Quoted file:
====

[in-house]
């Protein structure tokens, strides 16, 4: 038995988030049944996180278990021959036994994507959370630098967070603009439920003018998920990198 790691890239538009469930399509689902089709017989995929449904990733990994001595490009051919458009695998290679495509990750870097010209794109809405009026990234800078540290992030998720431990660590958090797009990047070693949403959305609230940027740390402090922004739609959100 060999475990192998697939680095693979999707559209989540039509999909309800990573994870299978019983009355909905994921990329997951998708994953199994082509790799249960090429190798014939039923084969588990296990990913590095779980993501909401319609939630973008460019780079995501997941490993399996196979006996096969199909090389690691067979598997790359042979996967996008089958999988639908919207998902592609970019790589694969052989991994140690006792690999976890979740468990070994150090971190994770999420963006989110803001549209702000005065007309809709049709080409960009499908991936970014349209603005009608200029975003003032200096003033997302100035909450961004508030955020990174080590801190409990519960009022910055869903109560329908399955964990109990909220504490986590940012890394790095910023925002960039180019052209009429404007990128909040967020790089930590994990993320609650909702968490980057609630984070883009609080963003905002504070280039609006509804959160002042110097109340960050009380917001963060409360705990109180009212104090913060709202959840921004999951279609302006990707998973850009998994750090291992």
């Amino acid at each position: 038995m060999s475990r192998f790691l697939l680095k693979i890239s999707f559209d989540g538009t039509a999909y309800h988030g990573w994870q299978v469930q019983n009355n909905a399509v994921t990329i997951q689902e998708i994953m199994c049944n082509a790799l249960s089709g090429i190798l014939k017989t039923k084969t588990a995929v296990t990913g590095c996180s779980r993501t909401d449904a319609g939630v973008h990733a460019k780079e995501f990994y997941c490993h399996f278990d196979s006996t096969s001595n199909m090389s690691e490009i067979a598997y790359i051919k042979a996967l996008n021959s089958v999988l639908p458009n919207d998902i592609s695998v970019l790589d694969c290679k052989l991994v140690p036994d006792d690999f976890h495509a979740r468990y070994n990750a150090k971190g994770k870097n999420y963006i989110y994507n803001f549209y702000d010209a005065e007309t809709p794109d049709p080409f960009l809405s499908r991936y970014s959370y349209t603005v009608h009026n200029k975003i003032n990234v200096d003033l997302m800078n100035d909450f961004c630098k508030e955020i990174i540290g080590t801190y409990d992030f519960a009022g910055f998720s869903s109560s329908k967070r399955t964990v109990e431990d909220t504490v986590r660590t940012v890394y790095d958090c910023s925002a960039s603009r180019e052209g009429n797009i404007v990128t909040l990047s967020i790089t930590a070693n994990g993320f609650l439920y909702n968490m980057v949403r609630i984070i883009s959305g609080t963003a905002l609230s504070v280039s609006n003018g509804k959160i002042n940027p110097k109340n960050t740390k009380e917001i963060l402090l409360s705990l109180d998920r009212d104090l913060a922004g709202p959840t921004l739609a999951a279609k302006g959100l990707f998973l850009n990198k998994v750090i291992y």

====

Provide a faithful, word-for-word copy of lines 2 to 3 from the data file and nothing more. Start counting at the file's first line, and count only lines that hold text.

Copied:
């Protein structure tokens, strides 16, 4: 038995988030049944996180278990021959036994994507959370630098967070603009439920003018998920990198 790691890239538009469930399509689902089709017989995929449904990733990994001595490009051919458009695998290679495509990750870097010209794109809405009026990234800078540290992030998720431990660590958090797009990047070693949403959305609230940027740390402090922004739609959100 060999475990192998697939680095693979999707559209989540039509999909309800990573994870299978019983009355909905994921990329997951998708994953199994082509790799249960090429190798014939039923084969588990296990990913590095779980993501909401319609939630973008460019780079995501997941490993399996196979006996096969199909090389690691067979598997790359042979996967996008089958999988639908919207998902592609970019790589694969052989991994140690006792690999976890979740468990070994150090971190994770999420963006989110803001549209702000005065007309809709049709080409960009499908991936970014349209603005009608200029975003003032200096003033997302100035909450961004508030955020990174080590801190409990519960009022910055869903109560329908399955964990109990909220504490986590940012890394790095910023925002960039180019052209009429404007990128909040967020790089930590994990993320609650909702968490980057609630984070883009609080963003905002504070280039609006509804959160002042110097109340960050009380917001963060409360705990109180009212104090913060709202959840921004999951279609302006990707998973850009998994750090291992």
């Amino acid at each position: 038995m060999s475990r192998f790691l697939l680095k693979i890239s999707f559209d989540g538009t039509a999909y309800h988030g990573w994870q299978v469930q019983n009355n909905a399509v994921t990329i997951q689902e998708i994953m199994c049944n082509a790799l249960s089709g090429i190798l014939k017989t039923k084969t588990a995929v296990t990913g590095c996180s779980r993501t909401d449904a319609g939630v973008h990733a460019k780079e995501f990994y997941c490993h399996f278990d196979s006996t096969s001595n199909m090389s690691e490009i067979a598997y790359i051919k042979a996967l996008n021959s089958v999988l639908p458009n919207d998902i592609s695998v970019l790589d694969c290679k052989l991994v140690p036994d006792d690999f976890h495509a979740r468990y070994n990750a150090k971190g994770k870097n999420y963006i989110y994507n803001f549209y702000d010209a005065e007309t809709p794109d049709p080409f960009l809405s499908r991936y970014s959370y349209t603005v009608h009026n200029k975003i003032n990234v200096d003033l997302m800078n100035d909450f961004c630098k508030e955020i990174i540290g080590t801190y409990d992030f519960a009022g910055f998720s869903s109560s329908k967070r399955t964990v109990e431990d909220t504490v986590r660590t940012v890394y790095d958090c910023s925002a960039s603009r180019e052209g009429n797009i404007v990128t909040l990047s967020i790089t930590a070693n994990g993320f609650l439920y909702n968490m980057v949403r609630i984070i883009s959305g609080t963003a905002l609230s504070v280039s609006n003018g509804k959160i002042n940027p110097k109340n960050t740390k009380e917001i963060l402090l409360s705990l109180d998920r009212d104090l913060a922004g709202p959840t921004l739609a999951a279609k302006g959100l990707f998973l850009n990198k998994v750090i291992y």